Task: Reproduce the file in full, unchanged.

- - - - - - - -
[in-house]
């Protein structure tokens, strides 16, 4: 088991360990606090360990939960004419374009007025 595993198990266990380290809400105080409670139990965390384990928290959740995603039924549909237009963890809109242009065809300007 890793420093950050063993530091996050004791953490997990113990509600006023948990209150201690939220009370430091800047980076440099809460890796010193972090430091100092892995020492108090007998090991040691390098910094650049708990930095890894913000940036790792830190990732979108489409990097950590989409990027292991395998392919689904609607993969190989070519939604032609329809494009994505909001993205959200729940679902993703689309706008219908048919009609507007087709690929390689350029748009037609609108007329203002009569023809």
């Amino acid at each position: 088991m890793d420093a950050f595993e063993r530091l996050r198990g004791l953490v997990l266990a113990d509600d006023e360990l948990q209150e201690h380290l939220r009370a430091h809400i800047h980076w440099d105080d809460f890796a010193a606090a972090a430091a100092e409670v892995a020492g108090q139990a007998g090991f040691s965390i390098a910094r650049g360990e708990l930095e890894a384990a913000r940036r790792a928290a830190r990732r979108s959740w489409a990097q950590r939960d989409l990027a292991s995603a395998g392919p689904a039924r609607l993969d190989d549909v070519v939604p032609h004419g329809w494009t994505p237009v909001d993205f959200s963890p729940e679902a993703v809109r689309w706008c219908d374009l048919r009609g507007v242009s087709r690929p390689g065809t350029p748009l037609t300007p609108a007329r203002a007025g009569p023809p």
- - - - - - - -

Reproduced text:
[in-house]
């Protein structure tokens, strides 16, 4: 088991360990606090360990939960004419374009007025 595993198990266990380290809400105080409670139990965390384990928290959740995603039924549909237009963890809109242009065809300007 890793420093950050063993530091996050004791953490997990113990509600006023948990209150201690939220009370430091800047980076440099809460890796010193972090430091100092892995020492108090007998090991040691390098910094650049708990930095890894913000940036790792830190990732979108489409990097950590989409990027292991395998392919689904609607993969190989070519939604032609329809494009994505909001993205959200729940679902993703689309706008219908048919009609507007087709690929390689350029748009037609609108007329203002009569023809």
């Amino acid at each position: 088991m890793d420093a950050f595993e063993r530091l996050r198990g004791l953490v997990l266990a113990d509600d006023e360990l948990q209150e201690h380290l939220r009370a430091h809400i800047h980076w440099d105080d809460f890796a010193a606090a972090a430091a100092e409670v892995a020492g108090q139990a007998g090991f040691s965390i390098a910094r650049g360990e708990l930095e890894a384990a913000r940036r790792a928290a830190r990732r979108s959740w489409a990097q950590r939960d989409l990027a292991s995603a395998g392919p689904a039924r609607l993969d190989d549909v070519v939604p032609h004419g329809w494009t994505p237009v909001d993205f959200s963890p729940e679902a993703v809109r689309w706008c219908d374009l048919r009609g507007v242009s087709r690929p390689g065809t350029p748009l037609t300007p609108a007329r203002a007025g009569p023809p």